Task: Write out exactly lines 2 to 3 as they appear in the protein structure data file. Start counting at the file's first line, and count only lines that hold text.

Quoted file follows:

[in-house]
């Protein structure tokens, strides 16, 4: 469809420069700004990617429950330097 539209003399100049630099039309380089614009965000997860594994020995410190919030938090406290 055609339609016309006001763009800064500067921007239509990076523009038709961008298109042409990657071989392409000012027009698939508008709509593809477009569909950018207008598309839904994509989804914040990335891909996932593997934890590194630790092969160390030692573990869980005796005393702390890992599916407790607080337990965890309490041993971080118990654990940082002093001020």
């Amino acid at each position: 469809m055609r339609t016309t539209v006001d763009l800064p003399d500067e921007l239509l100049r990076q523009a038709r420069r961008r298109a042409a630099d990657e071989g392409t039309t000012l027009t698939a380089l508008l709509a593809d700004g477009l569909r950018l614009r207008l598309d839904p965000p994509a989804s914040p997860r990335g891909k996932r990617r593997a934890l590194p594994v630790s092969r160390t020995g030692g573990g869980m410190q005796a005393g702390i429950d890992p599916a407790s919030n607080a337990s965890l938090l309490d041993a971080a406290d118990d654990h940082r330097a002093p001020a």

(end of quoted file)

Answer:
């Protein structure tokens, strides 16, 4: 469809420069700004990617429950330097 539209003399100049630099039309380089614009965000997860594994020995410190919030938090406290 055609339609016309006001763009800064500067921007239509990076523009038709961008298109042409990657071989392409000012027009698939508008709509593809477009569909950018207008598309839904994509989804914040990335891909996932593997934890590194630790092969160390030692573990869980005796005393702390890992599916407790607080337990965890309490041993971080118990654990940082002093001020």
């Amino acid at each position: 469809m055609r339609t016309t539209v006001d763009l800064p003399d500067e921007l239509l100049r990076q523009a038709r420069r961008r298109a042409a630099d990657e071989g392409t039309t000012l027009t698939a380089l508008l709509a593809d700004g477009l569909r950018l614009r207008l598309d839904p965000p994509a989804s914040p997860r990335g891909k996932r990617r593997a934890l590194p594994v630790s092969r160390t020995g030692g573990g869980m410190q005796a005393g702390i429950d890992p599916a407790s919030n607080a337990s965890l938090l309490d041993a971080a406290d118990d654990h940082r330097a002093p001020a």